Bin Shi, Portfolio Manager, "UBS (Lux) Eq Fd Greater China (USD) P acc" (17.06.2011): "We look for companies who have good structural growth drivers and are attractively valued from a mid-long term perspective. We tend to focus on companies with the ability to manage economic cycles well or with the ability to power through cycles. Adjustments are made to the portfolio based on stock valuations and changing economic backdrop. We also tend to avoid sectors which are not favored by current government policies and prefer those which are beneficiaries." Mike Shiao, Fondsmanager, "Invesco Greater China Equity A" (21.06.2011): "Within the Greater China markets, we look for companies with:
- sustainable industry leadership and competitive advantages, trading at below fair value
1. Management capability / track record
2. Technology, operational scale, sales network, brand value
3. Financial strength – ability to finance franchise expansion and pay dividend through internal resources (without unnecessary fund raising)
- fairly predictable earnings visibility
- ability to sustain earnings multiple over longer term or enjoy potential multiple expansion." Agnes Deng, Fondsmanagerin, "Baring Hong Kong China A USD" (21.06.2011): "We analyse stocks in China using a common research framework based around our assessment of Growth, Liquidity, Currency, Management and Valuation criteria. We score each of these factors from 1 (buy) to 5 (sell) on the basis of research and company visits then, judgmentally, assign a score of 1-5 to the stock as a whole together with buy and sell price targets. No one of these factors is more important than the others; experience tells us that it is important to assess each of these areas to form a comprehensive assessment of the likely prospects for the shares relative to the underlying market."
Jun He, Fondsmanager, "Comgest Growth Greater China EUR" (22.06.2011): "In general, our research efforts are far more concentrated on the long-term aspects of industries and companies, than short-term cyclical or temporary factors, which might be dominating the newspaper headlines currently. Fundamentally, our investment approach focuses on two key aspects -- quality and growth. We look for high-quality companies with capable and proven management, strong competitive edge, leading market position, and visible sustainable long-term growth outlook. We adhere to a set of strict criteria in selecting companies for our portfolios, including:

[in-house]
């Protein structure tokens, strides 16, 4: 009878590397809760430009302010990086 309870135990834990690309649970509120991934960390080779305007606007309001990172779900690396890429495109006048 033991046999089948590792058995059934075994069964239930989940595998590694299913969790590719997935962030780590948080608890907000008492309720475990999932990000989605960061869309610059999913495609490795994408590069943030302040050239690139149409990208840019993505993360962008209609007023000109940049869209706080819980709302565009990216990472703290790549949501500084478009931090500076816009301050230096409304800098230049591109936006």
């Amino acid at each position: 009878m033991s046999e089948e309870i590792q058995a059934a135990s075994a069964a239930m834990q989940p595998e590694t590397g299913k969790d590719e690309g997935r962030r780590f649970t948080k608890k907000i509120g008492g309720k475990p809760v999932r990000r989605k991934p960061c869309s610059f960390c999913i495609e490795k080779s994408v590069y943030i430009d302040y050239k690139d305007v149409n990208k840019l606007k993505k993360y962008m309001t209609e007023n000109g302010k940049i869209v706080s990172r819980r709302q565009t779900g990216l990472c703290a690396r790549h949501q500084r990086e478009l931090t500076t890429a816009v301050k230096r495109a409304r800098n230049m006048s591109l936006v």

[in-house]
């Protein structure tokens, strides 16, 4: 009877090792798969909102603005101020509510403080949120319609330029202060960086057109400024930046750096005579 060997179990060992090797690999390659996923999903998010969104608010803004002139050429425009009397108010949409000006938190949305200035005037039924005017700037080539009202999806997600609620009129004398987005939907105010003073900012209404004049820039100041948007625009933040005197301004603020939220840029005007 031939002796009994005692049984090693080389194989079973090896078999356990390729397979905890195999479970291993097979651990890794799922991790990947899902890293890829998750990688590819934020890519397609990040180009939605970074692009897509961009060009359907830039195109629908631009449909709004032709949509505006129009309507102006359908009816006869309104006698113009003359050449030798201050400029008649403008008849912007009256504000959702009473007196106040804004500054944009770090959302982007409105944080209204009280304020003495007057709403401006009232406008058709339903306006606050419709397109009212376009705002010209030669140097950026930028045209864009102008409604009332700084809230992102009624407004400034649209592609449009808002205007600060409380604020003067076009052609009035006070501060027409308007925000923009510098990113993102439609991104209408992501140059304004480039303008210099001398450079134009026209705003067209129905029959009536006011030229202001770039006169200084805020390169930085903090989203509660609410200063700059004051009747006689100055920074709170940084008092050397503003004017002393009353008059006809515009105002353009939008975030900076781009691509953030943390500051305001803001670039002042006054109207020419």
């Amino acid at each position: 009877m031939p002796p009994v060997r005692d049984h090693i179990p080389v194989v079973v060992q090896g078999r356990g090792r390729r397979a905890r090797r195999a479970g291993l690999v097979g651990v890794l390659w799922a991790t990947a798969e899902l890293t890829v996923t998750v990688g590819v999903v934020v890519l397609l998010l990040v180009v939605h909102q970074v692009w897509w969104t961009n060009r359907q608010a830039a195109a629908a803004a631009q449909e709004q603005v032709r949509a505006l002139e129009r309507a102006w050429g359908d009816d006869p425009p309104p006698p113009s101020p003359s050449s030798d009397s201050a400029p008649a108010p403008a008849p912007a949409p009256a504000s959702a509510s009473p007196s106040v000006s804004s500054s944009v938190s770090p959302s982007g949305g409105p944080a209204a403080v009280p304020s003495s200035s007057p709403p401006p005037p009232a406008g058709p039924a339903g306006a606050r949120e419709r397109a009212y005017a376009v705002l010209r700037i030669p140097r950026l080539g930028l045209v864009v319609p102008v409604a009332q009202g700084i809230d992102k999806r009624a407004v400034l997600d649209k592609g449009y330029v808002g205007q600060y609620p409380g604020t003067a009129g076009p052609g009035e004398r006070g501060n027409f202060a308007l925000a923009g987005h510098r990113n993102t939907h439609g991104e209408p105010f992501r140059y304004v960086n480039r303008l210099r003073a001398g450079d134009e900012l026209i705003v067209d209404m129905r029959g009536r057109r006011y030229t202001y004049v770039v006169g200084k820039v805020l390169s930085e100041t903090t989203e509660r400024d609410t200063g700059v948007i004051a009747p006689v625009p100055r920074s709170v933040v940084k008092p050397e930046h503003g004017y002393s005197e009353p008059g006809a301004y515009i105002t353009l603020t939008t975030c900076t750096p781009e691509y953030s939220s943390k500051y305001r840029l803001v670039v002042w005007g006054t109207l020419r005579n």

• A sound balance sheet
• Strong and visible earnings’ growth
• High return on equity
• Strong self-financing capability
• Above-average profit margins."
Yip Emerson, Fondsmanager, "JF Greater China A Dis USD" (21.06.2011):
"• Macro economic view
• Government policy
• Industry structure and dynamics
• Growth at a reasonable price
• Corporate governance."
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Lan Wang Simond, Fondsmanagerin, "Pictet-Greater China-P USD" (22.06.2011): "In a market which is still fragmented and of which many sectors still have lots of new entrants, we aim at finding tomorrow´s giants. Indeed, some companies that are small today will become the Nestlé or Microsoft of tomorrow. The challenge is to identify these long-term winners, as most of these companies will have disappeared or have been absorbed by their most successful competitors. Basically, we look for dominant companies with strong financials and sustainable pricing power.
Our focus is therefore on fundamentals and long-term prospects. In order to identify good companies we look at: